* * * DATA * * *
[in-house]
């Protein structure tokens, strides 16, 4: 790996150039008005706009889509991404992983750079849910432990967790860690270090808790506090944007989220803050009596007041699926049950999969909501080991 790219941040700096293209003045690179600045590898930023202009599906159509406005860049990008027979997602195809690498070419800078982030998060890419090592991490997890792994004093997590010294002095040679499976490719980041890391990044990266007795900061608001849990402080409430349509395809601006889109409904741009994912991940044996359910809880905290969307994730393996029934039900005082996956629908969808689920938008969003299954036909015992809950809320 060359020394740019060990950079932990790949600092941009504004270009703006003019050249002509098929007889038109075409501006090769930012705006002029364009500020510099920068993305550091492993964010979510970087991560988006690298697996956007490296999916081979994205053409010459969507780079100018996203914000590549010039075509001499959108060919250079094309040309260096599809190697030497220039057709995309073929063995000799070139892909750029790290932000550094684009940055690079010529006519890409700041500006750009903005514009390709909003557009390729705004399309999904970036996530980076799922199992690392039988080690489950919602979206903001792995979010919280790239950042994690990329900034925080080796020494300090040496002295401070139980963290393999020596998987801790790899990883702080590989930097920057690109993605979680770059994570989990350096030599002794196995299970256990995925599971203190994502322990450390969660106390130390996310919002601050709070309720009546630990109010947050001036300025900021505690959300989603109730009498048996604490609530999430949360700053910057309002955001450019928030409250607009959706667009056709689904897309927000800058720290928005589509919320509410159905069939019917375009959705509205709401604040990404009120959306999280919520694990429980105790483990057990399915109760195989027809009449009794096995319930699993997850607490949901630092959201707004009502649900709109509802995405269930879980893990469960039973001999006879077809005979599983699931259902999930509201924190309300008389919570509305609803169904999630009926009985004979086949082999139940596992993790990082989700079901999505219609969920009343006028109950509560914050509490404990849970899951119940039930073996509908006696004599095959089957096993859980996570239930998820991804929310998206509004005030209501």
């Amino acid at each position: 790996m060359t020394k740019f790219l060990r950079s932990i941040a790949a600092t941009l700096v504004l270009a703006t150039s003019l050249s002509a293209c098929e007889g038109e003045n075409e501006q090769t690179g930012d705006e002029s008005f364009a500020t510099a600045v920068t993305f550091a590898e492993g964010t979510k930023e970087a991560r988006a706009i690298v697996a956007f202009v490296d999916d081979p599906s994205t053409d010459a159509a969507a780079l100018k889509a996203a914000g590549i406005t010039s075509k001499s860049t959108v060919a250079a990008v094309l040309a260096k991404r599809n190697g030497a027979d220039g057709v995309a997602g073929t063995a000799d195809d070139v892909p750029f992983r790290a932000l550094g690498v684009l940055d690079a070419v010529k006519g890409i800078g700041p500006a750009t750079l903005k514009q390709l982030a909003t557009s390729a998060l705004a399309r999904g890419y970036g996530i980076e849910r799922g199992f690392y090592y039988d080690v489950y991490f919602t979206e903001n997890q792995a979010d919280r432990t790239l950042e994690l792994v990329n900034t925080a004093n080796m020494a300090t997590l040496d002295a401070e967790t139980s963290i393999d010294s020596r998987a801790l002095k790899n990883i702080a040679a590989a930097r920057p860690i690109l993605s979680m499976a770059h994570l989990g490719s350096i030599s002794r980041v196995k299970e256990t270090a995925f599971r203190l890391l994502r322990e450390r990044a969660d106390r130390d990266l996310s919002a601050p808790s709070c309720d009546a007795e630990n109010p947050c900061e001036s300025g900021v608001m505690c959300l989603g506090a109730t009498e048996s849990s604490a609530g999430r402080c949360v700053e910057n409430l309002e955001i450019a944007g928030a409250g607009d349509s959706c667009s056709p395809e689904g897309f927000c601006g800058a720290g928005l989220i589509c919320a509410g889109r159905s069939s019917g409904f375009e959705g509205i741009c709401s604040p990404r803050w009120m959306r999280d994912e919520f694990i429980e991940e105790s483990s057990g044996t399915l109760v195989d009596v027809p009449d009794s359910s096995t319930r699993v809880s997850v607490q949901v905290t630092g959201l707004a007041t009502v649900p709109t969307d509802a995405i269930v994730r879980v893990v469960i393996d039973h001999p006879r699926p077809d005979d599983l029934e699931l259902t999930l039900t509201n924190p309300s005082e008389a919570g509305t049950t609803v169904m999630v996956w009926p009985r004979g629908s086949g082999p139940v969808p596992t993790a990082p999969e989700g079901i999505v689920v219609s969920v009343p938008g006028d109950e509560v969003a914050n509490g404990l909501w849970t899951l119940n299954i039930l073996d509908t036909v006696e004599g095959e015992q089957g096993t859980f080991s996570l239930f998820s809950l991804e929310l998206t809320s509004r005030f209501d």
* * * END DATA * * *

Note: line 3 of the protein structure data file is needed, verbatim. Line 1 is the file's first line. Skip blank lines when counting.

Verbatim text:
């Amino acid at each position: 790996m060359t020394k740019f790219l060990r950079s932990i941040a790949a600092t941009l700096v504004l270009a703006t150039s003019l050249s002509a293209c098929e007889g038109e003045n075409e501006q090769t690179g930012d705006e002029s008005f364009a500020t510099a600045v920068t993305f550091a590898e492993g964010t979510k930023e970087a991560r988006a706009i690298v697996a956007f202009v490296d999916d081979p599906s994205t053409d010459a159509a969507a780079l100018k889509a996203a914000g590549i406005t010039s075509k001499s860049t959108v060919a250079a990008v094309l040309a260096k991404r599809n190697g030497a027979d220039g057709v995309a997602g073929t063995a000799d195809d070139v892909p750029f992983r790290a932000l550094g690498v684009l940055d690079a070419v010529k006519g890409i800078g700041p500006a750009t750079l903005k514009q390709l982030a909003t557009s390729a998060l705004a399309r999904g890419y970036g996530i980076e849910r799922g199992f690392y090592y039988d080690v489950y991490f919602t979206e903001n997890q792995a979010d919280r432990t790239l950042e994690l792994v990329n900034t925080a004093n080796m020494a300090t997590l040496d002295a401070e967790t139980s963290i393999d010294s020596r998987a801790l002095k790899n990883i702080a040679a590989a930097r920057p860690i690109l993605s979680m499976a770059h994570l989990g490719s350096i030599s002794r980041v196995k299970e256990t270090a995925f599971r203190l890391l994502r322990e450390r990044a969660d106390r130390d990266l996310s919002a601050p808790s709070c309720d009546a007795e630990n109010p947050c900061e001036s300025g900021v608001m505690c959300l989603g506090a109730t009498e048996s849990s604490a609530g999430r402080c949360v700053e910057n409430l309002e955001i450019a944007g928030a409250g607009d349509s959706c667009s056709p395809e689904g897309f927000c601006g800058a720290g928005l989220i589509c919320a509410g889109r159905s069939s019917g409904f375009e959705g509205i741009c709401s604040p990404r803050w009120m959306r999280d994912e919520f694990i429980e991940e105790s483990s057990g044996t399915l109760v195989d009596v027809p009449d009794s359910s096995t319930r699993v809880s997850v607490q949901v905290t630092g959201l707004a007041t009502v649900p709109t969307d509802a995405i269930v994730r879980v893990v469960i393996d039973h001999p006879r699926p077809d005979d599983l029934e699931l259902t999930l039900t509201n924190p309300s005082e008389a919570g509305t049950t609803v169904m999630v996956w009926p009985r004979g629908s086949g082999p139940v969808p596992t993790a990082p999969e989700g079901i999505v689920v219609s969920v009343p938008g006028d109950e509560v969003a914050n509490g404990l909501w849970t899951l119940n299954i039930l073996d509908t036909v006696e004599g095959e015992q089957g096993t859980f080991s996570l239930f998820s809950l991804e929310l998206t809320s509004r005030f209501d």